17 July 2015
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Q. What does it mean when people say their data is in 'The Cloud'?

A. When something is in 'The Cloud' it means that data is held on computers and servers that are located in data centres and available over the internet. For example, if you use Gmail for your email, then your emails are stored on Google servers in multiple locations around the world and you can access them from anywhere with an internet connection. Other services that operate in 'The Cloud' include Dropbox, Facebook, and various offerings from Apple (iCloud), Microsoft (OneDrive), Google (Google Drive) and Amazon (Cloud Drive).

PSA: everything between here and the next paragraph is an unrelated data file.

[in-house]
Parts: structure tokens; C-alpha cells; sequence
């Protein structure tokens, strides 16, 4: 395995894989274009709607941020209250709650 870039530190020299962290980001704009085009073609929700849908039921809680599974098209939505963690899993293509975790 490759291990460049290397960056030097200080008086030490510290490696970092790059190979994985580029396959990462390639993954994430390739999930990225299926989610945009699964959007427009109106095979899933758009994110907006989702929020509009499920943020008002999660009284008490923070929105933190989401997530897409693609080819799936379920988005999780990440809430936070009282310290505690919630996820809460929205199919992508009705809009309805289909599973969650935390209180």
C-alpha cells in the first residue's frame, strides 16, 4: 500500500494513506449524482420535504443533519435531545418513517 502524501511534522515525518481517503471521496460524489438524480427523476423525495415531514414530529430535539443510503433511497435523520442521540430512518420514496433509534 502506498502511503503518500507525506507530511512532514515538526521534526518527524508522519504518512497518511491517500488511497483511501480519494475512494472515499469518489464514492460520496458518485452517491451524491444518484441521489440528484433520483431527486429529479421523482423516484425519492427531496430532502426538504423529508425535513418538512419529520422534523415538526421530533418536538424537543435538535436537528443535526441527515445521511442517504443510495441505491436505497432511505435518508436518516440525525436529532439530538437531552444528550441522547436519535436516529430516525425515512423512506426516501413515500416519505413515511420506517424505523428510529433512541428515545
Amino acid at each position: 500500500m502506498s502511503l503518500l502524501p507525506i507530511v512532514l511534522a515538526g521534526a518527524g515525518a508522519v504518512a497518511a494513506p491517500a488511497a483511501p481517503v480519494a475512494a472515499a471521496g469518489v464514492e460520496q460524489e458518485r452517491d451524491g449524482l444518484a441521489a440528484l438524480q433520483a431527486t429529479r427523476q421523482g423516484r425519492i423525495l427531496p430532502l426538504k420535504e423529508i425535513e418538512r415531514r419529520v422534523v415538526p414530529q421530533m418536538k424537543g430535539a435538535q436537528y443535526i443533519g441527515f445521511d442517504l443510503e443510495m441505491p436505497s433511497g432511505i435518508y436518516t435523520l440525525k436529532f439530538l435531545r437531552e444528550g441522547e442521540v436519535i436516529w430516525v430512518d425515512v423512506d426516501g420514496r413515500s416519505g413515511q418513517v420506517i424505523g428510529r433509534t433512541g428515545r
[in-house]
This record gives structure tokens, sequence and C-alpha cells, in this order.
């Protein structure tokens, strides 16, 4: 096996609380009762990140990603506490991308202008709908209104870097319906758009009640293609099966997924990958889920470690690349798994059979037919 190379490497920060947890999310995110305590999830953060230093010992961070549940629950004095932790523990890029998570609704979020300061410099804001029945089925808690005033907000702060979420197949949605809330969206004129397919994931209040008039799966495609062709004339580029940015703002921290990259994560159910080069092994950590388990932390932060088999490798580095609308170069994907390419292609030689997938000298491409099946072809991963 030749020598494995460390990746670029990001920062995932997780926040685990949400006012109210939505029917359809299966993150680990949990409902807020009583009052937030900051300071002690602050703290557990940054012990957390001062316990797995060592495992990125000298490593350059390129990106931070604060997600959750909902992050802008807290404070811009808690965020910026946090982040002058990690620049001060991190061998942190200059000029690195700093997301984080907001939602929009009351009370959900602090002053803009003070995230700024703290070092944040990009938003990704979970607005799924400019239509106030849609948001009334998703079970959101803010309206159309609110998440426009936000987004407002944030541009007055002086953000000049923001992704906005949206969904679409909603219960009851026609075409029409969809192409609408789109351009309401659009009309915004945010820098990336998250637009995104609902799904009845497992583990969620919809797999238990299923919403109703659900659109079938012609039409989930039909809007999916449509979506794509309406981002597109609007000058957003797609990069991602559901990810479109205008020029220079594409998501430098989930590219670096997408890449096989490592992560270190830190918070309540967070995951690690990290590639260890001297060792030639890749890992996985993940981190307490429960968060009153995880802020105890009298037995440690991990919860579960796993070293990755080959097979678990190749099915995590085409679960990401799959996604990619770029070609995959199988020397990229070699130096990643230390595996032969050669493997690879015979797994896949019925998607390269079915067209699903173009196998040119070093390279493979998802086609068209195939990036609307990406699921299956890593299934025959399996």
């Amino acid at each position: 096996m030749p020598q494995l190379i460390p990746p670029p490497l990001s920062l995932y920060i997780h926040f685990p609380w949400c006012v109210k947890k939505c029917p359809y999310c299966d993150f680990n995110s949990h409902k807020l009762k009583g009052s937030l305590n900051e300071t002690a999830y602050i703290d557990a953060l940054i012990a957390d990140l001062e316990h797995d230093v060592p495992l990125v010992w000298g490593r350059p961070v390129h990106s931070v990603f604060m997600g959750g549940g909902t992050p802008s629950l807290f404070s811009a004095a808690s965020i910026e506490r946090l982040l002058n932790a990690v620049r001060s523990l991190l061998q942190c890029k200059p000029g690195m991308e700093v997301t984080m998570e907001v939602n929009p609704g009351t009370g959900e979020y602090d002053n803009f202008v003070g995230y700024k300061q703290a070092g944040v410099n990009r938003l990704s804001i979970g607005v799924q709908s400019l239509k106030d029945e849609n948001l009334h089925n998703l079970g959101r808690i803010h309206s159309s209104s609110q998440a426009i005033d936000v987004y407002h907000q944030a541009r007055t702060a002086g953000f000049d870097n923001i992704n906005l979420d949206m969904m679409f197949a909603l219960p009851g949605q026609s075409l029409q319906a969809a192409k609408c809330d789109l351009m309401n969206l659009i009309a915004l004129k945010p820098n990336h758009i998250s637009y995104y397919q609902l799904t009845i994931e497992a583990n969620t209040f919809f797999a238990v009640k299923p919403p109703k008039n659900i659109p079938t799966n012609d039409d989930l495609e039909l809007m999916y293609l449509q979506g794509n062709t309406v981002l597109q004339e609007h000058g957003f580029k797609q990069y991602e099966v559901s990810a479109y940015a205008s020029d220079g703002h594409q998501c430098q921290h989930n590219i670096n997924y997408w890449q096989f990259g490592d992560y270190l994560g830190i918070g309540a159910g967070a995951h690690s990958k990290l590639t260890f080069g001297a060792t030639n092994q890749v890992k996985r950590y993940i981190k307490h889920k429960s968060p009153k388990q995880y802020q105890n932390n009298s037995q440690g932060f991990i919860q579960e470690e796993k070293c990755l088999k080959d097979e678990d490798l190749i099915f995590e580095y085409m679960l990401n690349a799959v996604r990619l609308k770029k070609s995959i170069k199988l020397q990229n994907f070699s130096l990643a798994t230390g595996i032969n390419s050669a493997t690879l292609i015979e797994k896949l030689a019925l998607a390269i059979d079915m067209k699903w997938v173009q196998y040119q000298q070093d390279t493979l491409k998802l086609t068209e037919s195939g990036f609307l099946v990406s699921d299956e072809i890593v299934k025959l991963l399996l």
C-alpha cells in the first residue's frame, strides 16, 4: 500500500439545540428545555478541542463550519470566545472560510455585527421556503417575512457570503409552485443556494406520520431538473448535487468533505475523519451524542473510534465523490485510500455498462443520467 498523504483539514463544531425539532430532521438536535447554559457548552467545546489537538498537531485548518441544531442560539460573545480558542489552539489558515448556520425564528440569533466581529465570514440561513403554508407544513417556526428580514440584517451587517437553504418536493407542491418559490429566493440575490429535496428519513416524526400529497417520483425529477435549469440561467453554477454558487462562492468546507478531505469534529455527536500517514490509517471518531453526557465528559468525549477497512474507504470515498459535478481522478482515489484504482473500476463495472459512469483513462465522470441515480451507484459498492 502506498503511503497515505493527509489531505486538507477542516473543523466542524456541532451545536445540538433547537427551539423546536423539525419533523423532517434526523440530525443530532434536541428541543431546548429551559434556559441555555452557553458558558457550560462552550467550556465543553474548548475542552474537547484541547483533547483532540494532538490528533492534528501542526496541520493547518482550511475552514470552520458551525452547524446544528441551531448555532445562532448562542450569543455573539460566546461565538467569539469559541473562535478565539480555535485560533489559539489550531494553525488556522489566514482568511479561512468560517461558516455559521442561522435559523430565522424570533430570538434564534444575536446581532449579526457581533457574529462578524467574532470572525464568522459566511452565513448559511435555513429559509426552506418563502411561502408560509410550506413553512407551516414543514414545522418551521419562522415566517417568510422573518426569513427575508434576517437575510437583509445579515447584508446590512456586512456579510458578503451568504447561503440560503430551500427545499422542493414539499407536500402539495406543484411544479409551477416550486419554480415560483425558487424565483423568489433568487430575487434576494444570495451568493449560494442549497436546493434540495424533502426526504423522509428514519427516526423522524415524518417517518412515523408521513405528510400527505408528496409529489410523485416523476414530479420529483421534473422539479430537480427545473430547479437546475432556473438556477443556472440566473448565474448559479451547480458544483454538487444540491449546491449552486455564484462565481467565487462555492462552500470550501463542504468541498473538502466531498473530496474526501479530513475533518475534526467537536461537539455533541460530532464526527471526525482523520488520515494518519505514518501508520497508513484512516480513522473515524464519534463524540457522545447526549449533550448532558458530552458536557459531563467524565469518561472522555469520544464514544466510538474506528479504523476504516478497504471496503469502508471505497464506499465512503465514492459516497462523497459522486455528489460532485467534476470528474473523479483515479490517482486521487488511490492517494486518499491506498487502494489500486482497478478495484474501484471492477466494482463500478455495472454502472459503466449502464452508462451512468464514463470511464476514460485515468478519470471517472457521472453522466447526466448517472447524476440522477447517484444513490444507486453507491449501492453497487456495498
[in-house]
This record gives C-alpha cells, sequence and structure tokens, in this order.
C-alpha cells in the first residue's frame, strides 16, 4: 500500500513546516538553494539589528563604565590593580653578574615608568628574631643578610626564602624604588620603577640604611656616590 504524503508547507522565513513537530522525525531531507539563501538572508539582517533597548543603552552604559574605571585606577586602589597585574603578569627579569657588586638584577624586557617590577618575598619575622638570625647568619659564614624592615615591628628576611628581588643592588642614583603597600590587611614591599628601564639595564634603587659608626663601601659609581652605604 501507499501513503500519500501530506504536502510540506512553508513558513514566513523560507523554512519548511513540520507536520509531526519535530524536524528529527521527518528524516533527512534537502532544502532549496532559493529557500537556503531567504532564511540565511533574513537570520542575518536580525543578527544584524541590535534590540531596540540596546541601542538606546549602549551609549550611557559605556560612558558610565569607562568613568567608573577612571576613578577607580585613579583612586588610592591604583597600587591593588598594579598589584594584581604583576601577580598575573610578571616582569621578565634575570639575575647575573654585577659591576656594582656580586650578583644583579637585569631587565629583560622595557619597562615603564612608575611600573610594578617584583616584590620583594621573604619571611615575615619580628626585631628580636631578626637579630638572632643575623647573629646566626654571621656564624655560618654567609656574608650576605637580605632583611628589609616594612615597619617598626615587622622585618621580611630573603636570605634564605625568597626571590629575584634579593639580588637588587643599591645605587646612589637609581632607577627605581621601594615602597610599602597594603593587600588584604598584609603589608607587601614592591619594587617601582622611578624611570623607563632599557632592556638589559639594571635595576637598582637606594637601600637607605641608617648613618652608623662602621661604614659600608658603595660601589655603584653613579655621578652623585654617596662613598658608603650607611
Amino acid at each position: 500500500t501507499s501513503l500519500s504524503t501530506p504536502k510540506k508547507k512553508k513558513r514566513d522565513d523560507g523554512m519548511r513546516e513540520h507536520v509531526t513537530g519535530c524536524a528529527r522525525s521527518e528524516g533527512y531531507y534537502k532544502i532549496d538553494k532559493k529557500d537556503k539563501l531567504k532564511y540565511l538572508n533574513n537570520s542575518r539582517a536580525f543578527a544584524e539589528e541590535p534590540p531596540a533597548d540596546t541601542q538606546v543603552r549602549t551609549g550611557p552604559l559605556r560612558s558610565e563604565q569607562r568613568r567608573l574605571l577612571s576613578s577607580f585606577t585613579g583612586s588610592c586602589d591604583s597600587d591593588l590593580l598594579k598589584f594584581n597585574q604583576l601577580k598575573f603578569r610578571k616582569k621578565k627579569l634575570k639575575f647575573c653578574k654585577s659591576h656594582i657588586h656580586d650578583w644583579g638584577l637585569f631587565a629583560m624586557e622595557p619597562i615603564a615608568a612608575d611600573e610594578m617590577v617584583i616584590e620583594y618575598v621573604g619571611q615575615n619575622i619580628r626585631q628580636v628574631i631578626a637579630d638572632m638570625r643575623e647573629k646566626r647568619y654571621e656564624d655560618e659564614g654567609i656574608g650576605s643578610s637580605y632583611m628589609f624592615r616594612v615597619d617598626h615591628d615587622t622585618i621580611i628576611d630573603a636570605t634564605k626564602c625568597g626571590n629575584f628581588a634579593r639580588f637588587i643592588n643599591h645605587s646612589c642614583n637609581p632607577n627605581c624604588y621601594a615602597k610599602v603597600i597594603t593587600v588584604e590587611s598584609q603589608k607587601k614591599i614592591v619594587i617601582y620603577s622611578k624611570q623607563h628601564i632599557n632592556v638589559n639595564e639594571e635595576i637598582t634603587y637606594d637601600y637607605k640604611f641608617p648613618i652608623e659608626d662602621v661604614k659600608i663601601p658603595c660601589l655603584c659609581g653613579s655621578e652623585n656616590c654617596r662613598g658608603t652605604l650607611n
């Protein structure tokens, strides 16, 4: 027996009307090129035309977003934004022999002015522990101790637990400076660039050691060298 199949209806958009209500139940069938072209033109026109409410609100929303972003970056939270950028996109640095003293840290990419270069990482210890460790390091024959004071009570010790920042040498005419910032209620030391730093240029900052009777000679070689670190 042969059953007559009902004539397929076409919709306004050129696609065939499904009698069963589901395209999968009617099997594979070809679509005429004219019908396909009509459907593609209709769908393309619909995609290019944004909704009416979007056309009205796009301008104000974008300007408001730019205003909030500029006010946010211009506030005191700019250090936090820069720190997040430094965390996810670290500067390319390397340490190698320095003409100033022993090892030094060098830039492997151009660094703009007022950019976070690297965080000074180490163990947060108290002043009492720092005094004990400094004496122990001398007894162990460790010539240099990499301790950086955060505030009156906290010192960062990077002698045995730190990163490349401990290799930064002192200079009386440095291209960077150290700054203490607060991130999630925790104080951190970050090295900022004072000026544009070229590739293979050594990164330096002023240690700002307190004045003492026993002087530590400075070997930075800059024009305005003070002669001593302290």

These public cloud services are fine for your personal data, but not for your patient records. There are data protection rules around having an agreement in place with your Cloud provider and ensuring the data is held within the European Economic Area (28 EU member states plus Iceland, Liechtenstein and Norway). Healthmail is an example of a private cloud service and is safe to use for patient identifiable clinical emails. The servers are located in the Mater Hospital Dublin. You agree terms and conditions when you apply for an account and the service has been reviewed by the Office of the Data Protection Commissioner.

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